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April 29, 2003


The opinion of the court was delivered by: John W. Darrah, United States District Judge.


Plaintiff, Charles M. McDonald ("McDonald"), filed suit against Defendants, alleging deprivation of his civil rights pursuant to 42 U.S.C. § 1983 and a claim of intentional and reckless infliction of emotional distress pursuant to Illinois law. Subsequently, Defendants' Motions for Summary Judgment as to McDonald's Section 1983 claims were granted, and McDonald's state law pendent claim was dismissed without prejudice. Presently before the Court are the Village of Winnetka's, Ronald Colpaert's, and Scott Smith's (collectively "Winnetka") Bill of Costs and Mitchell Kushner's Bill of Costs.

"Costs . . . shall be allowed as of course to the prevailing party unless the court otherwise directs." Fed.R.Civ.P. 54(d). Recoverable costs, as set forth in 28 U.S.C. § 1920, include: (1) fees of the clerk, (2) fees for transcripts, (3) fees for printing and witnesses, (4) fees for copies of papers necessarily obtained for use in the case, (5) docket fees, and (6) compensation of court-appointed experts and interpreters.

There is a strong presumption favoring the award of costs to the prevailing party. Weeks v. Samsung Heavy Indus. Co., 126 F.3d 926, 945 (7th Cir. 1997) (Weeks). "The presumption is difficult to overcome, and the district court's discretion is narrowly confined — the court must award costs unless it states good reasons for denying them." Weeks, 126 F.3d at 945.

I. Winnetka's Bill of Costs

Winnetka seeks a total of $10,496.90 for various deposition-related costs, including transcription, condensed transcripts, copying, court reporter attendance fees, delivery charges, and copies of exhibits.

The costs of deposition transcripts "necessarily obtained for use in the case" are authorized by 28 U.S.C. § 1920 (2). The transcripts need not be absolutely indispensable in order to provide the basis of an award of costs; it is enough that they are "reasonably necessary". Barber v. Ruth, 7 F.3d 636, 645 (7th Cir. 1993). The Judicial Conference has established $3.30 as the rate per page for an original transcript, $4.40 per page for each expedited copy, $0.83 per page for the first copy of a transcript, and $0.55 per page for each additional copy to the same party.

Plaintiff does not dispute the number of depositions taken or the costs related to the transcription, copying, and court reporter attendance fees. Winnetka seeks transcription of depositions at the rate of $3.00 per page, copies at the rate of $0.75 per page, and court reporter attendance fees ranging in fees of $35 per hour to $95 per hour. The transcription and copying rates are below the established rate by the Judicial Conference and are awarded. The court reporter attendance fees are also reasonable and are awarded.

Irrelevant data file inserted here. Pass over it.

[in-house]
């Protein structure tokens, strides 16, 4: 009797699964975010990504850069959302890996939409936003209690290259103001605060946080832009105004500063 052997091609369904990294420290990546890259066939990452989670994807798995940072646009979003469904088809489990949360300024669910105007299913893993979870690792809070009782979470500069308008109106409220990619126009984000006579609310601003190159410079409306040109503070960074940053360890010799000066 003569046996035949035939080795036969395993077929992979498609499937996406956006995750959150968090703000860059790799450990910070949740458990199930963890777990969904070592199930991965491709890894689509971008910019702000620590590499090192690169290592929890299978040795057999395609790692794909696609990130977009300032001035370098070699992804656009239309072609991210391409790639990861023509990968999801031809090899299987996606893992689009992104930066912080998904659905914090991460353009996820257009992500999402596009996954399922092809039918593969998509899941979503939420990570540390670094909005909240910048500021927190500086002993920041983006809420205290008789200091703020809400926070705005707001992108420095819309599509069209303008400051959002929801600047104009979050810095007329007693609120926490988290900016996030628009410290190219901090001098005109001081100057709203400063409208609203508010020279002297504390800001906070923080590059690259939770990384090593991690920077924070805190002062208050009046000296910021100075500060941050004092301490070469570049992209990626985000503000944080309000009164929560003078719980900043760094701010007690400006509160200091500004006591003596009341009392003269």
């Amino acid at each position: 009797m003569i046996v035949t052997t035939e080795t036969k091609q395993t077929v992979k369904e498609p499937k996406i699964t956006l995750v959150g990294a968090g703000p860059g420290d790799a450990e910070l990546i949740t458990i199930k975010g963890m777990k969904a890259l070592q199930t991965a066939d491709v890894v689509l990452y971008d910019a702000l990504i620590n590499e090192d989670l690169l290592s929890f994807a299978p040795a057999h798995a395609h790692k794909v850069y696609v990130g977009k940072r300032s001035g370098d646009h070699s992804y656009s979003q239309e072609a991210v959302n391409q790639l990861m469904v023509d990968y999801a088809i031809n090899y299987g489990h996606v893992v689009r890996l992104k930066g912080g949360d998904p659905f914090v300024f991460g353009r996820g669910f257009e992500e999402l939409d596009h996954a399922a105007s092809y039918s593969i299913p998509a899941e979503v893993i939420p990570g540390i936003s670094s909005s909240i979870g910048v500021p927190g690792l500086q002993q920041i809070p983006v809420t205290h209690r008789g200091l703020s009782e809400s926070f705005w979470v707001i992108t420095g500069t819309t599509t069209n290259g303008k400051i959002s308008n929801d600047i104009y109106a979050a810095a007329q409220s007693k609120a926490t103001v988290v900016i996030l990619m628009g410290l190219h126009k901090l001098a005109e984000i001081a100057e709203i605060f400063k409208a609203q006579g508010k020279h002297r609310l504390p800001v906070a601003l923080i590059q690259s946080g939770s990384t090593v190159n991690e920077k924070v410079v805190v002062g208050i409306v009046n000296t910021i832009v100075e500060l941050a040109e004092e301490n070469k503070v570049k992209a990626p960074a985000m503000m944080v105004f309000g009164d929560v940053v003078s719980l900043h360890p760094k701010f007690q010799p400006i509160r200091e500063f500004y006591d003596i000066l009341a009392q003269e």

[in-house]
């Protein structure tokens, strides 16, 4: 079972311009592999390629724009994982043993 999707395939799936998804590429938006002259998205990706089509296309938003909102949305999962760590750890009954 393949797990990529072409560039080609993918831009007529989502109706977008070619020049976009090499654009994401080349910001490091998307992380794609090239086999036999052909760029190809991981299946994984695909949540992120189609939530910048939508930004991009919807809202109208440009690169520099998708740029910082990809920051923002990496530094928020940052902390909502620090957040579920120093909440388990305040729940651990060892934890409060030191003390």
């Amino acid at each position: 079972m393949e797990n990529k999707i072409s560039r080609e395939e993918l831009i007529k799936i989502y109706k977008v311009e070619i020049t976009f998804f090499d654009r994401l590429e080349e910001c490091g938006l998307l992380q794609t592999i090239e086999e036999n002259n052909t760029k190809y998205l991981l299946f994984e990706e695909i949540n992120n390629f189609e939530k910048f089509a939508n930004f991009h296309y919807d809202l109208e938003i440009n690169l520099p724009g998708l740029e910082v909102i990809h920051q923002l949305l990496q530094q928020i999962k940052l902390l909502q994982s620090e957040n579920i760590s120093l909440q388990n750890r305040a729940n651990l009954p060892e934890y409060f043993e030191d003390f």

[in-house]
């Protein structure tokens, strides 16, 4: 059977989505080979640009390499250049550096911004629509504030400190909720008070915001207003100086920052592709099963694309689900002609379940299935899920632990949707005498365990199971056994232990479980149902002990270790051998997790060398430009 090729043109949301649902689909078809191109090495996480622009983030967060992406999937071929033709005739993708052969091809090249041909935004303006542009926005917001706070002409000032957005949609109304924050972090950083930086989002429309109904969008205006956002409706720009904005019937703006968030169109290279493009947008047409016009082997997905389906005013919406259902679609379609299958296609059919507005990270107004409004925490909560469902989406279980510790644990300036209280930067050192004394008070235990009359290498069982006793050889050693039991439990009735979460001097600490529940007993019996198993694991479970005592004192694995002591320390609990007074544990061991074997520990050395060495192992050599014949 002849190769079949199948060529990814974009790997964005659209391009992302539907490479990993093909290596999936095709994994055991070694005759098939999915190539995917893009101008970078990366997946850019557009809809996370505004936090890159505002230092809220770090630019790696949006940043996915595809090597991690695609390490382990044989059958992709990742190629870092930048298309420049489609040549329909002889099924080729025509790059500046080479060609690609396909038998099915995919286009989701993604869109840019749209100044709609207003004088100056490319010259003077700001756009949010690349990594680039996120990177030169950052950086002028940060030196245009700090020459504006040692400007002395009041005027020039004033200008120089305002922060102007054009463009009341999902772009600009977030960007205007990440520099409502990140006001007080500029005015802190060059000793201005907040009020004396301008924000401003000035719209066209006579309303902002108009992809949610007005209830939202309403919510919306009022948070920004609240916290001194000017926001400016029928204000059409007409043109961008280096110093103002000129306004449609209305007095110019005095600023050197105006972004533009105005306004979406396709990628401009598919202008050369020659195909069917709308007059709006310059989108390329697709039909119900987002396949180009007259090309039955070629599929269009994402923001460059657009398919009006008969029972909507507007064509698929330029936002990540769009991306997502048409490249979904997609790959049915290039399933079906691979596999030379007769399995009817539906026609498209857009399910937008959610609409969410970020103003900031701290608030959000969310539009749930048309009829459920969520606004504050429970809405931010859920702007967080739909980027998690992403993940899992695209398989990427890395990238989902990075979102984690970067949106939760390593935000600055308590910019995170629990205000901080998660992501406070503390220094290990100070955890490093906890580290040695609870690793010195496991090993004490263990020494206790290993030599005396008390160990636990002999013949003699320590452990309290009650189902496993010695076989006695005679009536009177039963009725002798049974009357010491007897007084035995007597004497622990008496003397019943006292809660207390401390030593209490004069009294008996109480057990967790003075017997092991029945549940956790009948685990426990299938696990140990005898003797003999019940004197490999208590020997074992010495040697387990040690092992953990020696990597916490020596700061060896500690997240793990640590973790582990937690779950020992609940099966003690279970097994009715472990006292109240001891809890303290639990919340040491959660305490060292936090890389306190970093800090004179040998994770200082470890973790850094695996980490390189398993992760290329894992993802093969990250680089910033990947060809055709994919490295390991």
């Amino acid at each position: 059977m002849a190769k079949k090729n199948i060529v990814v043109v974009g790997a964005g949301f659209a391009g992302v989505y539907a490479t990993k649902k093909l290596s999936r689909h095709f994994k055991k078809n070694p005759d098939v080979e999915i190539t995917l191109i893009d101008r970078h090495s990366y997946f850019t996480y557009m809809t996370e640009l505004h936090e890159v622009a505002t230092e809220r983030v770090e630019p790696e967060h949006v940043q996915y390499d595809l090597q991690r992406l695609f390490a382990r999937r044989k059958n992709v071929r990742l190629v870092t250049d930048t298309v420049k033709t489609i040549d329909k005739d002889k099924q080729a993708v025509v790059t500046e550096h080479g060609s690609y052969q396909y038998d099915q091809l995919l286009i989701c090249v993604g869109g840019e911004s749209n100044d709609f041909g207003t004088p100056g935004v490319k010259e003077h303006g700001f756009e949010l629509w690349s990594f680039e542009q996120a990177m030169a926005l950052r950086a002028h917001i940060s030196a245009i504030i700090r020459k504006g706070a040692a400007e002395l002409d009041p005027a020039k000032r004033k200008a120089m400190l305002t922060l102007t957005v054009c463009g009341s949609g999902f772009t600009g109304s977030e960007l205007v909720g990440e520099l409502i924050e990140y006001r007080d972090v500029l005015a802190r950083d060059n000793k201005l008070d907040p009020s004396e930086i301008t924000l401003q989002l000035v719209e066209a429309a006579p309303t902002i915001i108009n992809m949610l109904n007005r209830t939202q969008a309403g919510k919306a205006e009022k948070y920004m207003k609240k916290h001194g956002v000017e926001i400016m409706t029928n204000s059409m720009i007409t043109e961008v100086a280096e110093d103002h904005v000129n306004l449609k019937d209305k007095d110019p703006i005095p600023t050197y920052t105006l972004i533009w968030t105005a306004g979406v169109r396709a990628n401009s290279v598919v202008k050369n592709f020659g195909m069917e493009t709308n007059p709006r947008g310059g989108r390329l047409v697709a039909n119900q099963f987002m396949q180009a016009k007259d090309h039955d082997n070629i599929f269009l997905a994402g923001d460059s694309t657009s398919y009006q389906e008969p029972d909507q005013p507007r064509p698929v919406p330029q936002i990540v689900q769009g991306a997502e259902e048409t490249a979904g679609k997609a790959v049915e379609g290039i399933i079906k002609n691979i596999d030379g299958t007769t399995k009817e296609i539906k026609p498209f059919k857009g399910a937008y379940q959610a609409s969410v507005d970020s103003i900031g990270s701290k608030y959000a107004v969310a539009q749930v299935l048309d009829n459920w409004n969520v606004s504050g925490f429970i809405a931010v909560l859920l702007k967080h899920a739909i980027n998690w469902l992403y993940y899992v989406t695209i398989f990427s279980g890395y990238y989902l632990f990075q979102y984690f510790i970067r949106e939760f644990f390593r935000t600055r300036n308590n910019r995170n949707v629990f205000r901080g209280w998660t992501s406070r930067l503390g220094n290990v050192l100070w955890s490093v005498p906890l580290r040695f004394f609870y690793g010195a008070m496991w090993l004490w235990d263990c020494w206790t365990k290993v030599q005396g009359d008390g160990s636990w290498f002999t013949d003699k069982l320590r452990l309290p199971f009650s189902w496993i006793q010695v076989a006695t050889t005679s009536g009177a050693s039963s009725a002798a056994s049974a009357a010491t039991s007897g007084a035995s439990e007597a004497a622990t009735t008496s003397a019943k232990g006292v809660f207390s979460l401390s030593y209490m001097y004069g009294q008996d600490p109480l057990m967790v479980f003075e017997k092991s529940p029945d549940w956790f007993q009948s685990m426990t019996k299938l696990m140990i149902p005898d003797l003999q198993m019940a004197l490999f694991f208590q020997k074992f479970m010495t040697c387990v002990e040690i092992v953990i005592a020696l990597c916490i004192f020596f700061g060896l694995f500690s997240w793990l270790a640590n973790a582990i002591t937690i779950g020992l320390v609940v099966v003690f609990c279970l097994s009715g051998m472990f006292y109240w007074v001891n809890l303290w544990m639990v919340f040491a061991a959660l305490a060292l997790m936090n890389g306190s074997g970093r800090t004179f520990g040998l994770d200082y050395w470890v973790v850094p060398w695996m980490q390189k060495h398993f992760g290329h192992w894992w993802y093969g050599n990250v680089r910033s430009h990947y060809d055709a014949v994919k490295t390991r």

Plaintiff argues that the $360 in fees sought for condensed transcripts are not recoverable. Winnetka argues that the condensed transcripts saved considerable time, space, and copying expense. However, condensed transcripts, as a second copy, are generally not recoverable. See Hardy v. University of Illinois, Chicago, 2002 WL 2022602 (N.D. Ill. Sept. 3, 2002) (Hardy); Ochana v. Flores, 206 F. Supp.2d 941, 945 (N.D. Ill. 2002) (Ochana); Sanglap v. LaSalle Bank, 194 F. Supp.2d 798, 803 (N.D. Ill. 2002) (Sanglap). Accordingly, the $360 in fees for condensed transcripts are not recoverable.

Plaintiff also argues that the $162 in delivery charges for the deposition transcripts is not recoverable. While the court may, in its discretion, award incidental costs including delivery charges, Finchum v. Ford Motor Co., 57 F.3d 526, 534 (7th Cir. 1995), under the Judicial Conference guidelines, postage or delivery costs are considered ordinary business expenses and are not chargeable in relation to obtaining transcripts. See Alexander v. CIT Tech. Fin. Serv., 222 F. Supp.2d 1087, 1090 (N.D. Ill. 2002); Antonson v. United Armored Serv., Inc., 2002 WL 908424 (N.D. Ill. May 6, 2002); COURT REPORTER MANUAL, ch. 20, pt. 20.9.4. Accordingly, Winnetka is not awarded the $162 in delivery charges.

Plaintiff next disputes $624 in deposition exhibit copy costs that Winnetka seeks to recover. In their reply brief, Winnetka withdrew their request for the deposition exhibit copy costs. Accordingly, the $624 is not awarded.

Based on the above, Winnetka is awarded $9,350.50 in deposition costs.

Winnetka seeks $5,630.25 at the rate of $0.25 per page for 22,521 copies that it produced to Plaintiff in discovery. Winnetka contends that the rate of $0.25 per page is reasonable because it is the amount charged set by resolution of the Winnetka Village Council, the copying of the files was exceptionally labor-intensive, and much of the copying had to be in-house rather than by a public copying service because much of the copying involved confidential personnel files.

Plaintiff argues that a rate of $0.10 to $0.13 per page is reasonable as this is the rate of an outside print shop. See Haroco, Inc. v. American Nat'l Bank & Trust Co. of Chicago, 38 F.3d 1429, 1441 (7th Cir. 1994). Copy rates of $0.10 to $0.20 have been found to be reasonable. See Pendleton v. LaSalle Nat. Bank, 2002 WL 1880124 (N.D. Ill. Aug. 12, 2002); Martino v. California Fed. Bank, 2002 WL 731153 (N.D. Ill. April ...

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